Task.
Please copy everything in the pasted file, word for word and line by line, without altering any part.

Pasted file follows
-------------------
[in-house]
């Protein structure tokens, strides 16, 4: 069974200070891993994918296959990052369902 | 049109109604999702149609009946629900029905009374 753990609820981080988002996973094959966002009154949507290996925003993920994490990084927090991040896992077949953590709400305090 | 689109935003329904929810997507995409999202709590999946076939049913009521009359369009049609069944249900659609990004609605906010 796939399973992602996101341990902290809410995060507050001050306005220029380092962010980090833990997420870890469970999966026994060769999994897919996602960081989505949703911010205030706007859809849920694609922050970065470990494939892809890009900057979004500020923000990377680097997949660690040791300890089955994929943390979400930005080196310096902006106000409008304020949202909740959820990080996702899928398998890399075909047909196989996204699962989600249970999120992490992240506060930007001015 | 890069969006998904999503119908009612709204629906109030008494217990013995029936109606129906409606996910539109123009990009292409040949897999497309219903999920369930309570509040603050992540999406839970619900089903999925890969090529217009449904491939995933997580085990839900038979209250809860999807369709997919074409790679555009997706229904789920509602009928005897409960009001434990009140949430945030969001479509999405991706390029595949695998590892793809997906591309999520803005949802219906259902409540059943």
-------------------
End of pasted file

[in-house]
């Protein structure tokens, strides 16, 4: 069974200070891993994918296959990052369902 | 049109109604999702149609009946629900029905009374 753990609820981080988002996973094959966002009154949507290996925003993920994490990084927090991040896992077949953590709400305090 | 689109935003329904929810997507995409999202709590999946076939049913009521009359369009049609069944249900659609990004609605906010 796939399973992602996101341990902290809410995060507050001050306005220029380092962010980090833990997420870890469970999966026994060769999994897919996602960081989505949703911010205030706007859809849920694609922050970065470990494939892809890009900057979004500020923000990377680097997949660690040791300890089955994929943390979400930005080196310096902006106000409008304020949202909740959820990080996702899928398998890399075909047909196989996204699962989600249970999120992490992240506060930007001015 | 890069969006998904999503119908009612709204629906109030008494217990013995029936109606129906409606996910539109123009990009292409040949897999497309219903999920369930309570509040603050992540999406839970619900089903999925890969090529217009449904491939995933997580085990839900038979209250809860999807369709997919074409790679555009997706229904789920509602009928005897409960009001434990009140949430945030969001479509999405991706390029595949695998590892793809997906591309999520803005949802219906259902409540059943």